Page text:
David Cameron has urged colleagues to stop talking down the economy as he tries to drown out a growing chorus of doomsayers with a resolutely upbeat assessment of the nation’s prospects.
The prime minister, writing in the Financial Times before what are expected to be gloomy quarterly growth figures, said it was important to remain optimistic.
“Above all, at home and abroad, we must counsel against the pessimism and fear that can become self-fulfilling prophecies in global markets,” Cameron writes.
“Whatever the obstacles to growth today, we still boast some of the best universities in the world, the most favorable timezone in the world, and the world’s first language. I passionately believe that the global economy is presenting us with opportunities, not threats – and we must seize them.”
Cameron’s intervention comes amid growing concern within senior government circles about the negative remarks being made by senior politicians and officials at a time of fragile consumer confidence. A third of Britons are cutting back on spending amid anxiety about keeping their jobs, according to a poll released on Monday by Resolution Foundation, an independent think-tank.
Vince Cable irritated senior colleagues last month when the business secretary described the challenges facing Britain as the “economic equivalent of war” and warned he could not see “sunny uplands” breaking through the storm clouds.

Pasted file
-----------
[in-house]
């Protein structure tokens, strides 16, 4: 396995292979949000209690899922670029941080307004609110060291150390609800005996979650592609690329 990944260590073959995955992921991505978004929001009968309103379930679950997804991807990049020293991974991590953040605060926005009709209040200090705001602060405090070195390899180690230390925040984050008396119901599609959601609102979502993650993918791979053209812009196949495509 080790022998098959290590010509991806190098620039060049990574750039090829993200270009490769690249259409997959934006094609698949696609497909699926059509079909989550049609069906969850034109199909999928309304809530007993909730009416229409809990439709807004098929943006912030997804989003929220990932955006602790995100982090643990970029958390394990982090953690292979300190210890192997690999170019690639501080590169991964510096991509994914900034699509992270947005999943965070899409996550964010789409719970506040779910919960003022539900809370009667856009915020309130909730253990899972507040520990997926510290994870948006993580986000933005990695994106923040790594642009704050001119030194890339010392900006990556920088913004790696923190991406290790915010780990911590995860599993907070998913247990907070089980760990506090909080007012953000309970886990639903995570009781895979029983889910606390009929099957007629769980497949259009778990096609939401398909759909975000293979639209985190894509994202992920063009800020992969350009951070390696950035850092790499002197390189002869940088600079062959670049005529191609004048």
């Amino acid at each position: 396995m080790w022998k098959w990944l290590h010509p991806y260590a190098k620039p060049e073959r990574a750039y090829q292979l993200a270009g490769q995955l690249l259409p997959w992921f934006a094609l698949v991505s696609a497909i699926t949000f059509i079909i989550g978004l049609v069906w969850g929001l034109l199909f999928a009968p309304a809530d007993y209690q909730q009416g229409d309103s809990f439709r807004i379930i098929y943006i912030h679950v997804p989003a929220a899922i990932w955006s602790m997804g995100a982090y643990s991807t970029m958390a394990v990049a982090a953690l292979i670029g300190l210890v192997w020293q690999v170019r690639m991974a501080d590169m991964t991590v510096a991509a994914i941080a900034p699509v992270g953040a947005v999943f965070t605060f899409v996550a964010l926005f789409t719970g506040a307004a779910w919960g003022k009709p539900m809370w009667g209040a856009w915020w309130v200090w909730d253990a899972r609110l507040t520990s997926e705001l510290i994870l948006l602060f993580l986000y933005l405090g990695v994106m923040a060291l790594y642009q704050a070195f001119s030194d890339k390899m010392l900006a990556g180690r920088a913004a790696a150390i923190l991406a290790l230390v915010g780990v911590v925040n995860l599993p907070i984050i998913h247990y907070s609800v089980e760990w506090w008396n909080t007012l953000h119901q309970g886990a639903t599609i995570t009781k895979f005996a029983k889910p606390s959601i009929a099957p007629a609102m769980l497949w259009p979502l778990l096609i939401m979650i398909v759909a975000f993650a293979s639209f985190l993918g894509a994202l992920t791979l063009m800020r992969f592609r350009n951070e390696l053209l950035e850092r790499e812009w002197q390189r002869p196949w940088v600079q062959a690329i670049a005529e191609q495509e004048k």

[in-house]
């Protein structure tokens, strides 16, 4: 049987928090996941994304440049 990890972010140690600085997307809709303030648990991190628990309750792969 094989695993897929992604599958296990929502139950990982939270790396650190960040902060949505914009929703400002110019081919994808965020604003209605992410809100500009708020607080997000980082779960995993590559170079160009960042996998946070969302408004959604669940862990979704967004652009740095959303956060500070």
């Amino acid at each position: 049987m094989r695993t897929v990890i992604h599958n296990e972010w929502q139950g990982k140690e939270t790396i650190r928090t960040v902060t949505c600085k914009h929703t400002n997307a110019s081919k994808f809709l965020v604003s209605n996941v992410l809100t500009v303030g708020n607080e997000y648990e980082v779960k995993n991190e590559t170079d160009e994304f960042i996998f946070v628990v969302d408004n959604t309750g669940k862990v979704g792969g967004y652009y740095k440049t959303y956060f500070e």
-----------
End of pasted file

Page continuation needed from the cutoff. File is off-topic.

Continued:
Sir Mervyn King, governor of the Bank of England, declared Britain’s economic recovery off-track last week as he announced plans to pump more money into the economy on the grounds that it would now take longer to return the economy, public finances and interest rates to normal.
Weak underlying prospects for the economy present George Osborne, chancellor, with a perilous backdrop to his November autumn statement, when he is likely to be forced to admit the deficit reduction plan is also off-course.
Despite the macroeconomic outlook, the chancellor will try to reassure skeptics that he has a plan for the economy when he unveils the second leg of his growth review.
Business lobby groups want to see a “Plan A plus” to bolster confidence and unlock private investment into energy, housing, broadband and transport.
Cameron says the coalition is on an “all-out mission” to unblock the planning system and get infrastructure projects moving. “In terms of future productivity, this infrastructure deficit is as serious as our budget deficit. And in terms of job creation today, getting construction projects off the ground is critical.”
To prove the point, he says two new power stations in Yorkshire – Ferrybridge and Thorpe Marsh – will create 1,000 new jobs on the back of £1.2 billion ($1.9 billion) of investment. Meanwhile, BT also announced it will complete its roll-out of superfast broadband by the end of 2014.
Turning to the summit of the Group of 20 leading economies in Cannes this week, Cameron says he will be pressing for more progress on the detail of the euro zone deal forged last week. He also wants to unlock global trade.
“Inward-looking, beggar-my-neighbor policies benefit no one,” says Cameron. “We’ve got to push for a more balanced world economy, where countries like the UK do better at saving and investing and restoring their competitiveness, and trade surplus economies increase domestic consumption.”